Lofton: This is how I determine who's a HOF wide receiver
(Photo courtesy of the Buffalo Bills)
Talk of Fame Network
It took former wide receiver Andre Reed eight tries before he was named to the Pro Football Hall of Fame. It took Cris Carter six. And it took Tim Brown six, with the former Raiders’ star inducted in August.
So what makes a Hall-of-Fame receiver? Marvin Harrison and Isaac Bruce are waiting. Terrell Owens is up next year. Randy Moss is up in 2017. There will be … and already is … a glut of decorated receivers with big numbers – numbers that may dwarf prior inductees.
So the question becomes: What constitutes Hall-of-Fame material? We asked Westwood One radio’s James Lofton, a Hall-of-Fame receiver himself, and he had a ready explanation.
“It goes back to the eyeball test,” he said on the latest Talk of Fame Network broadcast. “When Andre Reed was up, and Tim Brown was up … because they were my teammates and friends of mine … I got asked about them a lot. (And) it made me develop my Hall-of-Fame criteria for the wide receiver position.
“(You start with) length of a career. Did you ever consider this guy one of the three or four best league players at his position while he was at the height of his career? And did he give his team a chance to win championships? Everybody’s not going to win Super Bowls. We’ve seen that with a lot of great players. But when you’re watching greatness it’s pretty hard to deny it.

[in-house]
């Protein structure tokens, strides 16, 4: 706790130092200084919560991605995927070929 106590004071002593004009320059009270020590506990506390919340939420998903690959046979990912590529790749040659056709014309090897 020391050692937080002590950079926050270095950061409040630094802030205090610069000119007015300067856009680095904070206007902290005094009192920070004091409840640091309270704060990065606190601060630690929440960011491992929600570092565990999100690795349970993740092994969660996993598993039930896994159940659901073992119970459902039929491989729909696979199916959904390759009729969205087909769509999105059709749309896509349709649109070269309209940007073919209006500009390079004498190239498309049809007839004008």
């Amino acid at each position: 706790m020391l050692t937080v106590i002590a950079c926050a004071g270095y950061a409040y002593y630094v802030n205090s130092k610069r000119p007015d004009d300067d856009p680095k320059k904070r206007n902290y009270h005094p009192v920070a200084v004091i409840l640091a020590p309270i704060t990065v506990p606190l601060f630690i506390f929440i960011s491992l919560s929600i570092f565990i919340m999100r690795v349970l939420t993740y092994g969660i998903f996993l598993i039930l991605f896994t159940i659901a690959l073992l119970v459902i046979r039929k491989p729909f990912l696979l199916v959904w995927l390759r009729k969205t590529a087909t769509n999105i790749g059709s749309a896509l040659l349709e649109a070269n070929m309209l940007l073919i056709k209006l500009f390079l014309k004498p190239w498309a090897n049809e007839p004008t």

“The other thing about playing wide receiver is that it’s the glamor position right now, and the numbers are there. So they leap frog over the great linebacker. They leap frog over the great safety. They leap frog over the great interior offensive lineman. So, from that standpoint, it’s OK to make guys wait a little while. It’s OK to take a step back and not just anoint them because, oh, well, he has seven 1,000 (yard) seasons. It’s not as big of a deal as it once was.”
That’s because today’s game is a passing game. Which means wide receivers are targeted more than ever. Which also means they’re hit more than ever. And that could … and in some cases will … affect the longevity and productivity of players at that position.
Lofton, who played 16 seasons in the NFL, knows all too well.
“We’re trying to force these wide receivers to come into the league and take a pounding; get hit a lot,” he said. “We’re trying to, in our mind, make them the fantasy-football players, the leaders of their teams, the faces of the franchise at ages 32, 33, 34. (But) if they were Olympic athletes they would be past their prime – just in running down the field with nobody hitting them. So to think that guys are going to be playing exceptionally well and not tail off once they get into their 30s … you’re wishing upon a star.”